A Few Well Selected Books

Evolving Collections at Haverford, 1880-present

A Haverford College Quaker and Special Collections Online Exhibition

Non-book collecting at Haverford

left arrow
right arrow
19th Century Museum Catalogue for Haverford's Loganian Society Annals of Haverford College Manuscript from the J. Rendel Harris Collection Photograph of President Lincoln and son, Fine Arts Photography Collection Painting of a white birch tree donated by Haverford Alumnus Maxfield Parrish Haverford's online senior thesis archiveHaverford's students are responsible for doing a lot of the work on Haverford's online special collections.
There is also a long tradition of collecting non-book items on Haverford's campus. Even before the school opened in 1833, it had received a donation of 800 rock specimens from its benefactress Beulah Sansom. Almost as soon as classes had begun, the Loganian Society, whose membership included both students and faculty, started a museum collection. A great variety of objects are recorded in the society's early museum catalog, above, including a sample of travertine marble from the Appian way, ashes from the tomb of St. Clara in Italy, a bag fashioned from grass in Africa, and a battle axe and canoe paddle from the South Sea Islands.
Many early archival treasures are manuscripts. The above illustration is the title page of the first history of the College, written by some of its first students.
The J. Rendel Harris Collection of Middle Eastern manuscripts has been at Haverford since the 1890s, when Professor Harris presented them to the College.
The Fine Art Photography collection was started much later, in the 1970s, but in it the College has accumulated many excellent examples of early photographs, such as this photograph of President Abraham Lincoln and his son Tad.
The Fine Arts Collection is smaller, but nevertheless contains a number of significant works, including this painting, "Early Autumn, White Birch," by Haverford Alumnus Maxfield Parrish.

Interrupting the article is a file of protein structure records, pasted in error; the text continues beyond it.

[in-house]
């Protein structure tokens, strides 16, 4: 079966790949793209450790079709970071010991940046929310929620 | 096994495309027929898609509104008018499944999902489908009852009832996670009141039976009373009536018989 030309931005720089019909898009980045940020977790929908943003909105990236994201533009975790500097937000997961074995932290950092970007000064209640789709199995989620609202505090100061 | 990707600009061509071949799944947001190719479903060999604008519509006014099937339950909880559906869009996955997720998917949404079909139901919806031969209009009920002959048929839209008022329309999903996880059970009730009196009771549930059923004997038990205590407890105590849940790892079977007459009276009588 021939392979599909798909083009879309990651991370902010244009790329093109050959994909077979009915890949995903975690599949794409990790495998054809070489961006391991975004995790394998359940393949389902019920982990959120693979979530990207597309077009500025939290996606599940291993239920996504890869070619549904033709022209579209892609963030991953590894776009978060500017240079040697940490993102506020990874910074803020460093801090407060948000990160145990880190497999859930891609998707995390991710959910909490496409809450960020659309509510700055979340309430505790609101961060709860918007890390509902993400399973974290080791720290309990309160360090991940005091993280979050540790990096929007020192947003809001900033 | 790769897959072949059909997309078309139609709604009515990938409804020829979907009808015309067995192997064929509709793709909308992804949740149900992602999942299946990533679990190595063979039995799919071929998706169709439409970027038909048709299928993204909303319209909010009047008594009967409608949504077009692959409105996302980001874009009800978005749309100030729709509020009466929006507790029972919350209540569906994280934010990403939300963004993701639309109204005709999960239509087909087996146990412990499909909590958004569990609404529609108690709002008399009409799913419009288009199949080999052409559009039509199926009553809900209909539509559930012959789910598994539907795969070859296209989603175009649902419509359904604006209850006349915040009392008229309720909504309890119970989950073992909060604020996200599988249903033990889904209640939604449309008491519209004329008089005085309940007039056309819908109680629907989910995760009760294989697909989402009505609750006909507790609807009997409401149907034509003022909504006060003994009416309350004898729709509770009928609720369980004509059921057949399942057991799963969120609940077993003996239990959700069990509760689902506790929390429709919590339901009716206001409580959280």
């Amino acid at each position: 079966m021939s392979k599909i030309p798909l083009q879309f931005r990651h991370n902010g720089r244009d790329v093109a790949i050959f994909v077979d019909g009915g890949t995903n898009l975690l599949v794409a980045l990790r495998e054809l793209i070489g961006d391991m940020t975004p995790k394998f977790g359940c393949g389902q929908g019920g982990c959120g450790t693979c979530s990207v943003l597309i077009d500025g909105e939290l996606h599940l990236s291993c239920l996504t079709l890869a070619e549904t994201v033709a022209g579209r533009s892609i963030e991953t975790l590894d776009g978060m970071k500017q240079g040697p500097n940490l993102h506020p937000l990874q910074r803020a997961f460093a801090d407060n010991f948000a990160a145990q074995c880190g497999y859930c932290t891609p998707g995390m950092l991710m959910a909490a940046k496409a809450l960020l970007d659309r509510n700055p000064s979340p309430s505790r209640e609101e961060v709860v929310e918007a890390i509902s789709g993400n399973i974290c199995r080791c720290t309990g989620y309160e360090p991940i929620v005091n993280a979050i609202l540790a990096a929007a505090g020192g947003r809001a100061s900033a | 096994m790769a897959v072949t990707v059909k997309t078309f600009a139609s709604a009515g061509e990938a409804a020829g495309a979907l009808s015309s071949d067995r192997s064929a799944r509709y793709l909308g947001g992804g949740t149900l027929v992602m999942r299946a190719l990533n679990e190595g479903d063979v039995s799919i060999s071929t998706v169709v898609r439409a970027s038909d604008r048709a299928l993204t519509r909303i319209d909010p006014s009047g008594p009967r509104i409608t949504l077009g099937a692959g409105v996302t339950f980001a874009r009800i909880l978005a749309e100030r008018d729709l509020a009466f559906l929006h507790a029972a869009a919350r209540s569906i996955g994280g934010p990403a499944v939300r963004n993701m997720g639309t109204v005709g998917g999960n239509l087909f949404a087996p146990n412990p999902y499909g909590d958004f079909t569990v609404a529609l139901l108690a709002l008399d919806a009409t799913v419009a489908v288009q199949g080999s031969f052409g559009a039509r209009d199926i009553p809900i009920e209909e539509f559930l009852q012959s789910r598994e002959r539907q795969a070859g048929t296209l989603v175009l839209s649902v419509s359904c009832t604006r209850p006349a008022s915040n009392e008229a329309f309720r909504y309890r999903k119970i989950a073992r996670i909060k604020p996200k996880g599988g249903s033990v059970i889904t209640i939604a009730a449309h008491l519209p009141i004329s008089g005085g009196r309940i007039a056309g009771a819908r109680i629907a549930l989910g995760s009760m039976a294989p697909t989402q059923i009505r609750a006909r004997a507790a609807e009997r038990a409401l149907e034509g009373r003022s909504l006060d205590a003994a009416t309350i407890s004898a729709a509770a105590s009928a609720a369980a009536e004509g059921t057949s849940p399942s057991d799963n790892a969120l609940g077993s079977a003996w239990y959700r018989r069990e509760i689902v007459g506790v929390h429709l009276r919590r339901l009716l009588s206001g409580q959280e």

Today, the fastest growing collections at Haverford are digital collections. Current students find our online Senior Thesis Archive to be an extremely helpful resource as they prepare their own final projects.
Scholars around the world can now use Haverford's rare materials through the many digitized versions of Haverford special collections. One of the largest of these collections is the Cope Evans family papers. Students working at the Library have transcribed and digitized over 2000 letters for this online collection.
Non-book collecting at HaverfordLoading image. Please wait

From its original catalog of 770 titles, the Haverford collection stands now at about 625,000 titles, including not only printed books of the sort that the first students would recognize but thousands of items in formats that were not yet invented in 1836--microfilm, sound and video recordings, websites, and electronic databases, journals, and books. The Library also collects other types of materials previous generations might not have thought to preserve: periodicals, diaries, the records of organizations, and photographs.

Access to collections at Haverford has grown the most not through the acquisition of physical materials but through cooperative agreements with other libraries and through the creation and licensing of digital collections. Its libraries will only continue to become more interdependent in the coming years. Newer challenges such as the curation and preservation of online archives and data sets will occupy more and more of librarians' time, as will assisting users in navigating the vast, complex digital world.